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A Kintyre man of the cloth and son of the manse was remebered at a presbytery meeting in Dunkeld and Meigle.
Reverend A J Brennan made the following tribute to Kenneth MacVicar, the fifth of seven children of the minister of Southend, Angus John MacVicar and his wife Marjorie.
Rev Brennan said: I have to admit that I am at a severe disadvantage – Kenneth himself was one of the ablest communicators I have met, and could tell a story much better than I can.
‘I’m also presented with an impossible task – to summarise Kenneth’s 96 years of life and 67 years of ministry.
Kenneth was educated at Campbeltown Grammar, before studying pure science at Edinburgh, but by that time, war had broken out, and he joined the university air squadron.
Within a couple of years he was awarded his wings, commissioned as an officer and posted to the Imphal front in Burma with the 28th army cooperation squadron.
He flew over India and Burma, earning the DFC and at one point having to evade capture behind the enemy lines.
When the war ended, he returned to Southend, where there was a dawning realisation, partly due to his war experiences, that he was being called to follow in his father’s footsteps.
In September 1946 he married Isobel Mackay, who had been an army nurse during the war, and they moved to St Andrews where Kenneth studied for an arts degree, and trained for the ministry.
After assisting Rev Strachan in Kinlochard, he preached in Weem for a minister who was interim moderator at Kenmore, and within a fortnight was a candidate for the vacant charge.
In 1950 he was ordained though the induction to Kenmore had to be delayed a little till the manse was ready.
It was a parish on its own, and his visitations were by bicycle. Later, when Lawers was linked to Kenmore, someone provided a car for the extra travelling.
Just before his retirement, Kenmore and Lawers became a united parish, and linked with Fortingall and Glenlyon.
For much of his ministry, Kenneth preached three times on a Sunday – Kenmore, Acharn and Ardtalnaig, or Kenmore, Fearnan and Lawers, and on top of that was Sunday school at 10.30am and bible class in the evening.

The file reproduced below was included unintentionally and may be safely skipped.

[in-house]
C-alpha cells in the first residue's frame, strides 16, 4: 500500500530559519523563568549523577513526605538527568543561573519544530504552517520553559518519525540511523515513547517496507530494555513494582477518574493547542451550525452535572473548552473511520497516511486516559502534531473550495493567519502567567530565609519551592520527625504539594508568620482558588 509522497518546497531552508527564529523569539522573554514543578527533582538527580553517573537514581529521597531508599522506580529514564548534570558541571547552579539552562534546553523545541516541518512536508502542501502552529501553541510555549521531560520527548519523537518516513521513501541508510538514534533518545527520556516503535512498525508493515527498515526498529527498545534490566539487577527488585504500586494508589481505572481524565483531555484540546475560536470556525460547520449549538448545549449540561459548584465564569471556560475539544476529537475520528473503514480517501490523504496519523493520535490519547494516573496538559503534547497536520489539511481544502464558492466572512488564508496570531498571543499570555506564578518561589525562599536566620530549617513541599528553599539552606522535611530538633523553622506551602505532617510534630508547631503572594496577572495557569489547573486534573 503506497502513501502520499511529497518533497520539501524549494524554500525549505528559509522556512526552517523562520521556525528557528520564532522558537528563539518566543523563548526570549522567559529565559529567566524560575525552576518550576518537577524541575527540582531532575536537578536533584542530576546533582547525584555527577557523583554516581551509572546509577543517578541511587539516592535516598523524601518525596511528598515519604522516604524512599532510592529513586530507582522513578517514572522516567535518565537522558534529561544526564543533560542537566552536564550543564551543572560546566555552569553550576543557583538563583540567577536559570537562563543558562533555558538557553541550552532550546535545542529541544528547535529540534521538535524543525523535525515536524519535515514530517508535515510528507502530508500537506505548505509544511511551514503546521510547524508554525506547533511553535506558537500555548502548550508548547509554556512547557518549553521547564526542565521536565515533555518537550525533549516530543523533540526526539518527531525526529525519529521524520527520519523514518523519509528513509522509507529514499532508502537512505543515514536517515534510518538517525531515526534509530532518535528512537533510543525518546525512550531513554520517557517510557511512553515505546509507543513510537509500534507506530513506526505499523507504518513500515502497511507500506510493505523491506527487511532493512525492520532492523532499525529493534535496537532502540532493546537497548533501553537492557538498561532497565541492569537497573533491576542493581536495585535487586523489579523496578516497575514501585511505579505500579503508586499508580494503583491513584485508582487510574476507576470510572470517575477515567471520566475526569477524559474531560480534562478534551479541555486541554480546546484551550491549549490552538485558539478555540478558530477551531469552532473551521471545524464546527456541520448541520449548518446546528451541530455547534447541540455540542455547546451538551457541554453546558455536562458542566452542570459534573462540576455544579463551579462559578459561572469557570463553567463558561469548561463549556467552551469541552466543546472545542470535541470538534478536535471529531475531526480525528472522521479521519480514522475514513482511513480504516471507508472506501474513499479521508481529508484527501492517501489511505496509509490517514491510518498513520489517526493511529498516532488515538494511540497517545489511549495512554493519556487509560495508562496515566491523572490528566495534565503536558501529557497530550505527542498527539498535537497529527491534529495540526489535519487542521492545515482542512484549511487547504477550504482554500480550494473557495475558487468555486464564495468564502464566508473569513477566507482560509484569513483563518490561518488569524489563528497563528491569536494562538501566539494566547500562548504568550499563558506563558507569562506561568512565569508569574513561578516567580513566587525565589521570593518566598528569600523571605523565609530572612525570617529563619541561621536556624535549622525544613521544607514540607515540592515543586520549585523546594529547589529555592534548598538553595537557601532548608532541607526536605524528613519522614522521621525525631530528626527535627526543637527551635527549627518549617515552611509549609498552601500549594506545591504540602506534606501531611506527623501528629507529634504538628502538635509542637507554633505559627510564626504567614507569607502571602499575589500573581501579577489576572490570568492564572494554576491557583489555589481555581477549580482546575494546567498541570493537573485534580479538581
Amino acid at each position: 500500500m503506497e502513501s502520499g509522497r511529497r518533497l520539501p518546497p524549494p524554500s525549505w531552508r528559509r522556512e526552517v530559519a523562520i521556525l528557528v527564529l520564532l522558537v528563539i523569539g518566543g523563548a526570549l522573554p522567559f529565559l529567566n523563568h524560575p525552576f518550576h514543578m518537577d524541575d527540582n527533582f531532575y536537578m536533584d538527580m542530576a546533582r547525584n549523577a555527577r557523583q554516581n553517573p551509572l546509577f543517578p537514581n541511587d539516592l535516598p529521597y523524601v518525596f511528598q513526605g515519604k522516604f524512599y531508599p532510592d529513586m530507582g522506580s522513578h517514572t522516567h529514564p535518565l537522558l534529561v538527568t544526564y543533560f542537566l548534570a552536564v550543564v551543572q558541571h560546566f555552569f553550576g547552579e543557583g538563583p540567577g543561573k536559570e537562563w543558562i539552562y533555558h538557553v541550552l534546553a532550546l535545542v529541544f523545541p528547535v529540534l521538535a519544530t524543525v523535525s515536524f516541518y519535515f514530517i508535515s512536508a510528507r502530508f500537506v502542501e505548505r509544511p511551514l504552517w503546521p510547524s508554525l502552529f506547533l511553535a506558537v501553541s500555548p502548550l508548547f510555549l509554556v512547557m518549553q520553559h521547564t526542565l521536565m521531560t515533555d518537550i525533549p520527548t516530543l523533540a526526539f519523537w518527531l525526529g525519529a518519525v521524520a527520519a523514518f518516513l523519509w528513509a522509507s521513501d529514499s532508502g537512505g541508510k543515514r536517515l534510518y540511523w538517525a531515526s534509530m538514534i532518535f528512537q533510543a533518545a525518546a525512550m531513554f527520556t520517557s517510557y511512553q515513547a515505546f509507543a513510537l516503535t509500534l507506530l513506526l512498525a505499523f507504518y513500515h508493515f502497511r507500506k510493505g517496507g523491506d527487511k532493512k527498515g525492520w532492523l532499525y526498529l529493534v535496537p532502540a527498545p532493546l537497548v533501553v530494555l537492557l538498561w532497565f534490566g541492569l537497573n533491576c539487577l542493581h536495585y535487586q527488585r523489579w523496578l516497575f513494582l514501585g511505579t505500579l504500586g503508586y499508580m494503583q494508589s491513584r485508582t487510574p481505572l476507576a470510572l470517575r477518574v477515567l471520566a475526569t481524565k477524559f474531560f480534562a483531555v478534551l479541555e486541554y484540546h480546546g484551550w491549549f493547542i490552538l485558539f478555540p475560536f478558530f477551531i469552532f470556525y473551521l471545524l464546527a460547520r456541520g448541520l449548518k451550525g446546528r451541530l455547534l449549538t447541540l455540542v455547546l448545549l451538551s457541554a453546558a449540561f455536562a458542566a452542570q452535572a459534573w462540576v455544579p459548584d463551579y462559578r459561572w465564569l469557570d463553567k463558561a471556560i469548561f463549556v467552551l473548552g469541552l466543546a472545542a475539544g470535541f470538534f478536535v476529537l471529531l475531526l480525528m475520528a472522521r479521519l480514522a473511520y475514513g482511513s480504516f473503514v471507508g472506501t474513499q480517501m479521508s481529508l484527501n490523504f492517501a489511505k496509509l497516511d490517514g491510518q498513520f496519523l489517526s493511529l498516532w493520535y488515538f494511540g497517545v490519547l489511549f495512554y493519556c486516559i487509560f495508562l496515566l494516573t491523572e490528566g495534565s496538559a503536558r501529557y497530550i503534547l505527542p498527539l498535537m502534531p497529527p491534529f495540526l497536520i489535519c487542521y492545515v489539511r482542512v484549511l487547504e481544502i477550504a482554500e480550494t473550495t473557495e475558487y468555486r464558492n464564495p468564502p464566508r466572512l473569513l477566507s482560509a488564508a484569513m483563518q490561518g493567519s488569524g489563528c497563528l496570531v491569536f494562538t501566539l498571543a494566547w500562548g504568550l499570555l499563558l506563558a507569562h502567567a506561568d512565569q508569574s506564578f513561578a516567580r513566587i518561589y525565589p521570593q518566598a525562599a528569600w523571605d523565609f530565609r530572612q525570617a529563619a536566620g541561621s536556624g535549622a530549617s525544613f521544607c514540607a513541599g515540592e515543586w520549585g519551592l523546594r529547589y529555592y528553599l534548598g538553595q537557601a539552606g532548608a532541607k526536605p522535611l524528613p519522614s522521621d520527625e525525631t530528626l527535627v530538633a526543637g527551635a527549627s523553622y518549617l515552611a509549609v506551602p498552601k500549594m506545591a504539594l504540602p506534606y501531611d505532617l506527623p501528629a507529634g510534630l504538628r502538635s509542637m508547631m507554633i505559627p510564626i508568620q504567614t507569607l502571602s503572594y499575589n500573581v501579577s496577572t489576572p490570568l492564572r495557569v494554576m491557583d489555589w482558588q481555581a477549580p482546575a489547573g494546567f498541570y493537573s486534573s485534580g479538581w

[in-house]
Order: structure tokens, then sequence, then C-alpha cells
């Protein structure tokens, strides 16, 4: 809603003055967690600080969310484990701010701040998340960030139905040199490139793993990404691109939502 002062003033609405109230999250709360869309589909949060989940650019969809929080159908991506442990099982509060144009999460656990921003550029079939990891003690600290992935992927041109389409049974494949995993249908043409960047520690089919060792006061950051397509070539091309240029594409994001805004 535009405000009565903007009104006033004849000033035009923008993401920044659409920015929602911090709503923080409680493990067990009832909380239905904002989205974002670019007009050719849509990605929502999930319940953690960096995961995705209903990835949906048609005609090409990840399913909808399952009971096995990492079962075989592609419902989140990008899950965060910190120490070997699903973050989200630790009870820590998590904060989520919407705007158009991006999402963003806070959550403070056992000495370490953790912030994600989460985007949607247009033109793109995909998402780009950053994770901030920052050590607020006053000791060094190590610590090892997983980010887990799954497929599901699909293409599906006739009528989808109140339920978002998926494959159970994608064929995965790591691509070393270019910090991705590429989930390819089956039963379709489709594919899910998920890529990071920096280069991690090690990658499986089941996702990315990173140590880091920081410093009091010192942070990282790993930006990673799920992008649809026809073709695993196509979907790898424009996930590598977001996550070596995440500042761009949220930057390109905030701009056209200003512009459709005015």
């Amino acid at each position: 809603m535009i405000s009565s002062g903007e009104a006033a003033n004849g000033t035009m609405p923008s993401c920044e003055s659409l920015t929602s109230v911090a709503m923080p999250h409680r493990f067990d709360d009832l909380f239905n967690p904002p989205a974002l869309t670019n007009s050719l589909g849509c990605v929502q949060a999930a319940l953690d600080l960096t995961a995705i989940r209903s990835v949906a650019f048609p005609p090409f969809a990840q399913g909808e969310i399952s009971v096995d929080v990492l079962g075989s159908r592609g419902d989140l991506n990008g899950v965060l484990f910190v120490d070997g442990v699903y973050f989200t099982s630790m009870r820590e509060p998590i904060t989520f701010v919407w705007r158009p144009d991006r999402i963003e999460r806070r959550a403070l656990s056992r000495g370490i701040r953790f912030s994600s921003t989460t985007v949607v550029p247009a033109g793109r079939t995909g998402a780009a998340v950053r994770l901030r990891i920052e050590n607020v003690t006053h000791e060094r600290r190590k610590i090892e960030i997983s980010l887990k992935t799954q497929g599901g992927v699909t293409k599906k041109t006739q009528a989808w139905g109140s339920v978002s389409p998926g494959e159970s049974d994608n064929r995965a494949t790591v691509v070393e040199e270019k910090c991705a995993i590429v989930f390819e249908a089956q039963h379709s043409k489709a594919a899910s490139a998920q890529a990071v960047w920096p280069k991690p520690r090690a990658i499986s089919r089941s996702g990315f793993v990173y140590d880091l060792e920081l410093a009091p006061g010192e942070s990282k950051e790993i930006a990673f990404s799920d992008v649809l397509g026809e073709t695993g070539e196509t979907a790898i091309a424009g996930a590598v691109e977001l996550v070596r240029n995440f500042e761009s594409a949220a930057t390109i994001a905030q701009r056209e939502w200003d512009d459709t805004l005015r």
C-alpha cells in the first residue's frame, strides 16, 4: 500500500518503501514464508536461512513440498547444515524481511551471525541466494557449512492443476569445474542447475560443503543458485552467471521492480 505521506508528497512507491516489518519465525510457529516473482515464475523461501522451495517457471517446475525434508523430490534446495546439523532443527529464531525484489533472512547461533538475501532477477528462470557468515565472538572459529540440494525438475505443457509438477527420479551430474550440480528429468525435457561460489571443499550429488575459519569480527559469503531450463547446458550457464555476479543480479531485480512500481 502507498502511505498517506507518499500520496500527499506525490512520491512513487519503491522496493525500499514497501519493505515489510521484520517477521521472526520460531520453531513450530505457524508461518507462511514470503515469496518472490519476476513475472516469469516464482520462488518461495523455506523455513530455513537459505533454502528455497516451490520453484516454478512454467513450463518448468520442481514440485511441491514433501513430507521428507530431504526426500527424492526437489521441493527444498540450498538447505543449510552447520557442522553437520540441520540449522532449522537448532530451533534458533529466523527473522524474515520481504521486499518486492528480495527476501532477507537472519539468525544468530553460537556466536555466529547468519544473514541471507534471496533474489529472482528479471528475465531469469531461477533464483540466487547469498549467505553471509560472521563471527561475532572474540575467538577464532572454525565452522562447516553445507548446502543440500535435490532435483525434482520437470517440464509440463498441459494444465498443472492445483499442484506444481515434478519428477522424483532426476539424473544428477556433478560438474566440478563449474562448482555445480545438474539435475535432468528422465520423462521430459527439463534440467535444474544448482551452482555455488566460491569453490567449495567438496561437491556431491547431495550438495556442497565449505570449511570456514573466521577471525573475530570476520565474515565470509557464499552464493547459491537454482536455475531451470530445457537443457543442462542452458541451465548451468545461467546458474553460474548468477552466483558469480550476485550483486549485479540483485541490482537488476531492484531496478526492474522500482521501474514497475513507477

During the week there were other activities – Boys Brigade, youth club, badminton and table tennis. Kenneth, a Celtic fan also enjoyed golf and was a member at Taymouth Castle.
Kenmore had a beadle at that time whose practice it was to escort the minister to the door. On the Sunday after an Old Firm match, if Celtic won, the beadle would bow to Kenneth, but if they lost, Kenneth would bow to the beadle, who was an avid Rangers fan.
Kenneth was well known and well respected as a pastor as well as a preacher.
Often when visiting people in many different places or at meeting, as soon as people realised that I came from Kenmore, the first question I would be asked was ’And how is Kenneth MacVicar?’ And I can testify to the affection with which he was held by those he had counselled, married, served beside, encountered in any way.
He was involved in the whole life of the parish, the coffee mornings, the sales of work, an irreplaceable commentator at Kenmore Highland games, he wrote plays and pantomimes and produced the church Christmas card.
In the wider church Kenneth convened the General Assembly’s committee on HM forces, was vice convenor of the Unions and Readjustments committee, became a Queen’s Chaplain, and served presbytery first as moderator, and then as clerk.
‘In addition to the church work, he served as an independent councillor on the Kenmore district council and on various committees.
He was an author, writing of his own early experiences in ‘On the Wings of the Morning’ and had a great interest in the history of the parish.’He contributed to the production of a booklet celebrating the 400th anniversary of the church and parish.’
Kenneth and Isobel had a partnership which sustained their ministry across the decades.
Isobel brought up their four children – Angus, Kenny, Cameron and Jean, but she also hosted garden parties in the Manse garden, was the long serving president, and honorary president of the Guild, made cups of tea, used her nursing skills and experience in pastoral situations and provided love, moral support, and occasionally protection for her husband.
Later Kenneth and his son Kenny cared for Isobel through a long period of illness before her death.
Kenneth’s passing leaves a huge hole in the family, and the parish. He was weel kent, weel lo’ed and weel respected.